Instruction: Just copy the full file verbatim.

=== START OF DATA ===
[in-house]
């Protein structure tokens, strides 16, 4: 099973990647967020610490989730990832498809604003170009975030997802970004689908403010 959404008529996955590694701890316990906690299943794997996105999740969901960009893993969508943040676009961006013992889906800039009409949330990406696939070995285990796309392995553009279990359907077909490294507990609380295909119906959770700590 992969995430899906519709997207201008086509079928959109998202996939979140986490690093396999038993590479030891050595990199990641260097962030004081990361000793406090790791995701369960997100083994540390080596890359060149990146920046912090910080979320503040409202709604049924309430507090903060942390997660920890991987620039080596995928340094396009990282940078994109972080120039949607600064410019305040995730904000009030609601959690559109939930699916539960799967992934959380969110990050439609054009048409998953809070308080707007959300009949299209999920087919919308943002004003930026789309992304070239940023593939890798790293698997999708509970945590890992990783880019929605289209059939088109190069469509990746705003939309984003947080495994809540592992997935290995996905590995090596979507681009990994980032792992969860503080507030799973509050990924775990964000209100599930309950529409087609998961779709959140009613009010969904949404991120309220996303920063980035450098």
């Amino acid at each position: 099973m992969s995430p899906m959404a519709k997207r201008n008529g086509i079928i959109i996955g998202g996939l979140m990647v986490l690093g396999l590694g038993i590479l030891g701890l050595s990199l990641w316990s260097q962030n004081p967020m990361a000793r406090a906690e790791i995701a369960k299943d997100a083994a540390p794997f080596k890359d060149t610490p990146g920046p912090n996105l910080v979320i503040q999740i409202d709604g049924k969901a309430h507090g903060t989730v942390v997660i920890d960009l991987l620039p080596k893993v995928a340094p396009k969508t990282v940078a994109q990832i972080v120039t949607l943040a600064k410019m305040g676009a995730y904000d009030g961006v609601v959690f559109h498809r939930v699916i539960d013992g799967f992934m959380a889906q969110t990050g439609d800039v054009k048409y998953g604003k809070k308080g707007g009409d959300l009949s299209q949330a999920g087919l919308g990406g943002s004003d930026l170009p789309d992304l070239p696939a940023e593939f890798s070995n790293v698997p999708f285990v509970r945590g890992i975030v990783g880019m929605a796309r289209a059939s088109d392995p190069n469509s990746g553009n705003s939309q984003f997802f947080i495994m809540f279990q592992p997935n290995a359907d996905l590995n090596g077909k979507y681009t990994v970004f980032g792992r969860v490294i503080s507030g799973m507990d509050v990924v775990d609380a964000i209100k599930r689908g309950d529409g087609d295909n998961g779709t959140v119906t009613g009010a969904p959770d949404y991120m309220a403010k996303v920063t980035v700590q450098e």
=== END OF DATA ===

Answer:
[in-house]
């Protein structure tokens, strides 16, 4: 099973990647967020610490989730990832498809604003170009975030997802970004689908403010 959404008529996955590694701890316990906690299943794997996105999740969901960009893993969508943040676009961006013992889906800039009409949330990406696939070995285990796309392995553009279990359907077909490294507990609380295909119906959770700590 992969995430899906519709997207201008086509079928959109998202996939979140986490690093396999038993590479030891050595990199990641260097962030004081990361000793406090790791995701369960997100083994540390080596890359060149990146920046912090910080979320503040409202709604049924309430507090903060942390997660920890991987620039080596995928340094396009990282940078994109972080120039949607600064410019305040995730904000009030609601959690559109939930699916539960799967992934959380969110990050439609054009048409998953809070308080707007959300009949299209999920087919919308943002004003930026789309992304070239940023593939890798790293698997999708509970945590890992990783880019929605289209059939088109190069469509990746705003939309984003947080495994809540592992997935290995996905590995090596979507681009990994980032792992969860503080507030799973509050990924775990964000209100599930309950529409087609998961779709959140009613009010969904949404991120309220996303920063980035450098």
């Amino acid at each position: 099973m992969s995430p899906m959404a519709k997207r201008n008529g086509i079928i959109i996955g998202g996939l979140m990647v986490l690093g396999l590694g038993i590479l030891g701890l050595s990199l990641w316990s260097q962030n004081p967020m990361a000793r406090a906690e790791i995701a369960k299943d997100a083994a540390p794997f080596k890359d060149t610490p990146g920046p912090n996105l910080v979320i503040q999740i409202d709604g049924k969901a309430h507090g903060t989730v942390v997660i920890d960009l991987l620039p080596k893993v995928a340094p396009k969508t990282v940078a994109q990832i972080v120039t949607l943040a600064k410019m305040g676009a995730y904000d009030g961006v609601v959690f559109h498809r939930v699916i539960d013992g799967f992934m959380a889906q969110t990050g439609d800039v054009k048409y998953g604003k809070k308080g707007g009409d959300l009949s299209q949330a999920g087919l919308g990406g943002s004003d930026l170009p789309d992304l070239p696939a940023e593939f890798s070995n790293v698997p999708f285990v509970r945590g890992i975030v990783g880019m929605a796309r289209a059939s088109d392995p190069n469509s990746g553009n705003s939309q984003f997802f947080i495994m809540f279990q592992p997935n290995a359907d996905l590995n090596g077909k979507y681009t990994v970004f980032g792992r969860v490294i503080s507030g799973m507990d509050v990924v775990d609380a964000i209100k599930r689908g309950d529409g087609d295909n998961g779709t959140v119906t009613g009010a969904p959770d949404y991120m309220a403010k996303v920063t980035v700590q450098e």